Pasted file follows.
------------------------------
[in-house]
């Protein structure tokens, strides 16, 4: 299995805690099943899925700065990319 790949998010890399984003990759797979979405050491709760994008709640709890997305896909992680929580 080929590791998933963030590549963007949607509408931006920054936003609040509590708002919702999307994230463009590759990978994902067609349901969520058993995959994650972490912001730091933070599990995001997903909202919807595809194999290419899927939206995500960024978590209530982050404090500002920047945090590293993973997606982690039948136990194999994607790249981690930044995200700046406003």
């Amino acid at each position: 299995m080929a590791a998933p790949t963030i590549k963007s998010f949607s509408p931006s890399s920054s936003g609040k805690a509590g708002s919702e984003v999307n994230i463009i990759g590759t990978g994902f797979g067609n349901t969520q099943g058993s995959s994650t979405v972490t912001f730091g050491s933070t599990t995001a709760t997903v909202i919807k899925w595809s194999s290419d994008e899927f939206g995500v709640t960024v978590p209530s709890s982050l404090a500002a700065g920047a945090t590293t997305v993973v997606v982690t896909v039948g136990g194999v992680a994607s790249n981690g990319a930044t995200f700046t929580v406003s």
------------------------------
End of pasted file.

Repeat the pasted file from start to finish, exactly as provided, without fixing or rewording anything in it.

[in-house]
């Protein structure tokens, strides 16, 4: 299995805690099943899925700065990319 790949998010890399984003990759797979979405050491709760994008709640709890997305896909992680929580 080929590791998933963030590549963007949607509408931006920054936003609040509590708002919702999307994230463009590759990978994902067609349901969520058993995959994650972490912001730091933070599990995001997903909202919807595809194999290419899927939206995500960024978590209530982050404090500002920047945090590293993973997606982690039948136990194999994607790249981690930044995200700046406003």
């Amino acid at each position: 299995m080929a590791a998933p790949t963030i590549k963007s998010f949607s509408p931006s890399s920054s936003g609040k805690a509590g708002s919702e984003v999307n994230i463009i990759g590759t990978g994902f797979g067609n349901t969520q099943g058993s995959s994650t979405v972490t912001f730091g050491s933070t599990t995001a709760t997903v909202i919807k899925w595809s194999s290419d994008e899927f939206g995500v709640t960024v978590p209530s709890s982050l404090a500002a700065g920047a945090t590293t997305v993973v997606v982690t896909v039948g136990g194999v992680a994607s790249n981690g990319a930044t995200f700046t929580v406003s």